Kudos for those who enter the arena

“It’s not the critic who counts”

I’m a collector of quotes. I find them inspiring, thought provoking and a testament to the author’s ability to put compelling thoughts into succinct words.

One of my favorite quotes is from a speech given by our 26th President, Theodore Roosevelt. It’s called “The man in the arena.” It’s a favorite because it speaks to all of us and addresses the importance of participating in society.

The speech was given on April 23, 1910, at the Sorbonne in the Grand Amphitheater of the University of Paris. Roosevelt had just left the presidency and was on an overseas tour that included visits to major capitals and heads of state. That speech later became known as “The Man in the Arena.”

The most quoted portion of the speech follows:

“It is not the critic who counts; not the man who points out how the strong man stumbles, or where the doer of deeds could have done them better. The credit belongs to the man who is actually in the arena, whose face is marred by dust and sweat and blood; who strives valiantly; who errs, who comes short again and again, because there is no effort without error and shortcoming; but who does actually strive to do the deeds; who knows great enthusiasms, the great devotions; who spends himself in a worthy cause; who at the best knows in the end the triumph of high achievement, and who at the worst, if he fails, at least fails while daring greatly, so that his place shall never be with those cold and timid souls who neither know victory nor defeat.” – Theodore Roosevelt.

Roosevelt’s words were a call to action for all members of society to embrace challenges, the lessons learned through failure, and the importance of all being involved. In short, the importance of “stepping into the arena.”

While the original speech was given over a century ago when our country and our world was a very different place, it is still relevant to modern society. Perhaps even more-so as criticism for those who do enter into the public eye has intensified exponentially.

Having the courage to be “the man in the arena” in this age of lightning fast communication, social media judgment and the public’s general glee at critiquing others takes a stellar level of bravery. But we need those brave souls more than ever.

So what exactly is “the arena” and more importantly how does one step into it?

In this speech, the term “man in the arena” is used as a metaphor for someone who chooses to participate in society at a highly visible level.

There is the obvious political arena, so prevalent during an election season, where candidates running for office are targets for all kinds of criticism.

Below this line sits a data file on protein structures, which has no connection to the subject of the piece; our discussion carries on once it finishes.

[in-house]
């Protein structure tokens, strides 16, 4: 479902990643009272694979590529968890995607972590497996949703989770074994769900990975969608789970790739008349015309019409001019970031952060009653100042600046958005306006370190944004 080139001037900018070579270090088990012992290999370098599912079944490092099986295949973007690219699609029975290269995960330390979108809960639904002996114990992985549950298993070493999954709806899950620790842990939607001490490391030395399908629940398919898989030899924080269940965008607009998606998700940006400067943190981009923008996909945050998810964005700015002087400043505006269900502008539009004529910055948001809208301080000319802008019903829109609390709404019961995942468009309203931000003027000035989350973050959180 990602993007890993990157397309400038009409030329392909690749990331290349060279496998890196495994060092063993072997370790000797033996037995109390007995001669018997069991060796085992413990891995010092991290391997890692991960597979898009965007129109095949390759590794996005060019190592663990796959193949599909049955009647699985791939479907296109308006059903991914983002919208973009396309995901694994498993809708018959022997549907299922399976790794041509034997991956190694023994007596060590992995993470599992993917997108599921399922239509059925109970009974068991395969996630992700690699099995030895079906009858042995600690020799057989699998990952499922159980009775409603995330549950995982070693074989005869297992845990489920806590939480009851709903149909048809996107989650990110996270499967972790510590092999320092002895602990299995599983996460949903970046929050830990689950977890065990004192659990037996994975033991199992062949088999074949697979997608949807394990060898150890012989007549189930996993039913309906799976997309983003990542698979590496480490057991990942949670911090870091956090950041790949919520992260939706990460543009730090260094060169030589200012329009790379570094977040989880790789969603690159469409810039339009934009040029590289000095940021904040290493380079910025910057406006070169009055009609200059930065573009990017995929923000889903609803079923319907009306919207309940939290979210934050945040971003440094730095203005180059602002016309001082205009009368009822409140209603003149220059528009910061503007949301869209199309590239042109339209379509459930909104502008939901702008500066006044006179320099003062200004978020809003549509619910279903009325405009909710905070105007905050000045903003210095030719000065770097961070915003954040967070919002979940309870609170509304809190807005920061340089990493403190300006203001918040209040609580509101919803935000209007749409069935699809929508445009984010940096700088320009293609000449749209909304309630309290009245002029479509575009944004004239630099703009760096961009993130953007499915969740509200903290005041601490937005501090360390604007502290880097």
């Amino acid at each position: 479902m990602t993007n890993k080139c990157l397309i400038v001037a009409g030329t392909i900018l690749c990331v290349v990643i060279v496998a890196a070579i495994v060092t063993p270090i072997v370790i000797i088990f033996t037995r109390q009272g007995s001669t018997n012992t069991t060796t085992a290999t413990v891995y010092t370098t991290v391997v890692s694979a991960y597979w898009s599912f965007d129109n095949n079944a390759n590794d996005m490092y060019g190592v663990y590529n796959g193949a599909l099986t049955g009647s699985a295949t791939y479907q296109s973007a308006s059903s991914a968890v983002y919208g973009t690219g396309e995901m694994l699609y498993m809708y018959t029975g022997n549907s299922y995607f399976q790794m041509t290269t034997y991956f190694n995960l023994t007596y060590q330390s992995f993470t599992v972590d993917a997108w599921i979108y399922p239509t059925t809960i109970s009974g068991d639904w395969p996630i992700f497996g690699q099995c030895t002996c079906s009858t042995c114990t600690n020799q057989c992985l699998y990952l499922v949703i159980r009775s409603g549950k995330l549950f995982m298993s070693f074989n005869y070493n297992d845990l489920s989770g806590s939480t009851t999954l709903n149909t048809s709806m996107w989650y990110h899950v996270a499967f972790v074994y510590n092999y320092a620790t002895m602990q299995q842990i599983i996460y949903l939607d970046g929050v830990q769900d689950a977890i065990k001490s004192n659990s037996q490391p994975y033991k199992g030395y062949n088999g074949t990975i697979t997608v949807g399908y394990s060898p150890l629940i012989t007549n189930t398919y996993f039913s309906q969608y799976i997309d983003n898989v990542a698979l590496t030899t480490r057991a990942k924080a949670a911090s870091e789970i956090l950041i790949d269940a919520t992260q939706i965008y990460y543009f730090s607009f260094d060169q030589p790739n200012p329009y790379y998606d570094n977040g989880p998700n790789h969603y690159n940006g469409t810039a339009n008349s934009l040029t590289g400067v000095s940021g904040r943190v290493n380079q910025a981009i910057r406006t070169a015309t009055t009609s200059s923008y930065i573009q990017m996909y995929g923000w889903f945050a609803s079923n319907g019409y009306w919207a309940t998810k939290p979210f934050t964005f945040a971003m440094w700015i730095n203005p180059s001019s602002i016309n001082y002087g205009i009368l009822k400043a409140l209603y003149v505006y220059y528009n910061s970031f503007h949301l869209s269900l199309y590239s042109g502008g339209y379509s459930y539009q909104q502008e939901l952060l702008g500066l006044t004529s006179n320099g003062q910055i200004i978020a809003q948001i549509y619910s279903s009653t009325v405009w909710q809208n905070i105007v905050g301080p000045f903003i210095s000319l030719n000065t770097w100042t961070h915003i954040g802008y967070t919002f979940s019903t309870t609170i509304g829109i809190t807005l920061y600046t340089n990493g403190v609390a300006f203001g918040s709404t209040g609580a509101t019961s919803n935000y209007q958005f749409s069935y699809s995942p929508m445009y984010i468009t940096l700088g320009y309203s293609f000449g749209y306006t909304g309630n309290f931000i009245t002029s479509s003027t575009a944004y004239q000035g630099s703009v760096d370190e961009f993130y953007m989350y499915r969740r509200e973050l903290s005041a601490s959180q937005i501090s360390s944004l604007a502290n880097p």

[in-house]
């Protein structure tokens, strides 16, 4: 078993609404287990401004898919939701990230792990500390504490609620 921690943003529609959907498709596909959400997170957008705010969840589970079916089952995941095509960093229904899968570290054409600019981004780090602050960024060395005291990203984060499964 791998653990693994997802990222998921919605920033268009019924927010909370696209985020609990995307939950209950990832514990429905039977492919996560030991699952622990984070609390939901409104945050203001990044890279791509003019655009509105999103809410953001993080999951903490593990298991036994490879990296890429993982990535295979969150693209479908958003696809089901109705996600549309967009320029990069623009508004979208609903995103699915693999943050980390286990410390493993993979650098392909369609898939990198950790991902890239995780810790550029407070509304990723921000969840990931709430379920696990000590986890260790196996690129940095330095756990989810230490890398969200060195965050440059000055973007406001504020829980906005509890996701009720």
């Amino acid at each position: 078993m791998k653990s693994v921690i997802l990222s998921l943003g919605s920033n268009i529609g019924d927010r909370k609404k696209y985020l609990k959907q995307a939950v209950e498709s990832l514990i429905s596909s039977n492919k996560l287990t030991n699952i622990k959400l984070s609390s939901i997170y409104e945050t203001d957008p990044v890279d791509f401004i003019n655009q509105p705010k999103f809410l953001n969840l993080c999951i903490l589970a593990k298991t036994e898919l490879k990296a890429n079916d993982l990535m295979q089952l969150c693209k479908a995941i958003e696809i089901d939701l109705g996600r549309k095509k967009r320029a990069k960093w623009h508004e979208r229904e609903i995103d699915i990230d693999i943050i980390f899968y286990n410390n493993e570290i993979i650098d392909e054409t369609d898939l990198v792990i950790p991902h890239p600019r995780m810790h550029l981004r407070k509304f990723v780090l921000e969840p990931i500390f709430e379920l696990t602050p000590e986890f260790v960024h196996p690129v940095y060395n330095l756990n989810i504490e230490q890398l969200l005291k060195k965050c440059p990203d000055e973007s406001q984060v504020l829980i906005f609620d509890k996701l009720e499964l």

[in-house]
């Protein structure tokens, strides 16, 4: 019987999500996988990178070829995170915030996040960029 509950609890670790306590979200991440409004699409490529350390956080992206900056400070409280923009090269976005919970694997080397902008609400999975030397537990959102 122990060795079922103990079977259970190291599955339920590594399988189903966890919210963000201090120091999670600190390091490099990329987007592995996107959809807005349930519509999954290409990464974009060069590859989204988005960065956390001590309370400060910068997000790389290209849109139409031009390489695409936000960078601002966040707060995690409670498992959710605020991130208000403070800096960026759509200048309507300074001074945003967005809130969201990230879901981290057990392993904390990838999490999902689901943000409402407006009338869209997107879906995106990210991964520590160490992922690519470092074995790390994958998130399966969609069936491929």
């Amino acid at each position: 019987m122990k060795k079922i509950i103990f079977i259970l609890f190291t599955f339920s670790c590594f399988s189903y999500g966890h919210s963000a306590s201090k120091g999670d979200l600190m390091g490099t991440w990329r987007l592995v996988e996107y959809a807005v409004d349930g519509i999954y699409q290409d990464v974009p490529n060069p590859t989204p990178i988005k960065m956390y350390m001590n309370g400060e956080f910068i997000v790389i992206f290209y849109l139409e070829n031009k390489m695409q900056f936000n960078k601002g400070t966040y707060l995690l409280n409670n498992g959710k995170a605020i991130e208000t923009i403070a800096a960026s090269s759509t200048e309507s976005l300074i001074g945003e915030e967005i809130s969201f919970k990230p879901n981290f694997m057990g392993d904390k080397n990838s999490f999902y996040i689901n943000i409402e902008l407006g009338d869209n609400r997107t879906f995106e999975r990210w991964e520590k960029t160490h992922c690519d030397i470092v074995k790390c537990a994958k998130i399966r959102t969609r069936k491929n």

It can also mean taking on a leadership position where one is thrust into the spotlight – such as running a large company, serving in a high post in the military, or as presiding over a university or charitable organization.

There is also the literal sports arena where coaches and players at all levels – from little league to a professional team are on display. Their triumphs and their mistakes analyzed by all in the audience, from helicopter parents to armchair quarterbacks and fair weather fans.

Being in the arena can also mean joining a volunteer organization or board. Take for example those kind neighbors who raise their hand to join the HOA, only to find out that while there are many who complain about the neighbor’s fence, there are few who will take a turn on the association because they “don’t have the time.”

Running for and serving on the local school board, city council, or county government is an arena not for the faint of heart. Those brave souls who run for office aren’t expecting support from every voter – but they do deserve to be treated (and conversely treat each other) with common decency. Whether they like it or not, their lives are put in the spotlight and under the microscope.

Most citizens who take on these roles, who are trying to make change, do so out of a sense of civic duty and sincere interest in helping others. They don’t take their positions and decisions lightly. Unfortunately, there is no shortage of spectators who delight in judging them and others.

Kudos to those who enter the arena anyway! Thank you for being brave and doing your best despite the second guessing and criticism – believe it or not – you are making a difference.

After all:

“It is not the critic who counts; not the man who points out how the strong man stumbles, or where the doer of deeds could have done them better.”

In life, when you try, you may fail, but if you don’t try you are guaranteed not to succeed. And so it is with the man in the arena:

“… if he fails, at least fails while daring greatly, so that his place shall never be with those cold and timid souls who neither know victory nor defeat.”

So how about taking a chance? The opportunities to be the man (or woman) in the arena are endless and diverse. It can be as simple as standing up for what you believe is right. It can be putting your name in the hat. It can be whatever action speaks to you.

I’ll end with another quote that pretty much sums up why Roosevelt’s speech still rings true:

“I am a person through other people. My humanity is tied to yours” – Zulu proverb

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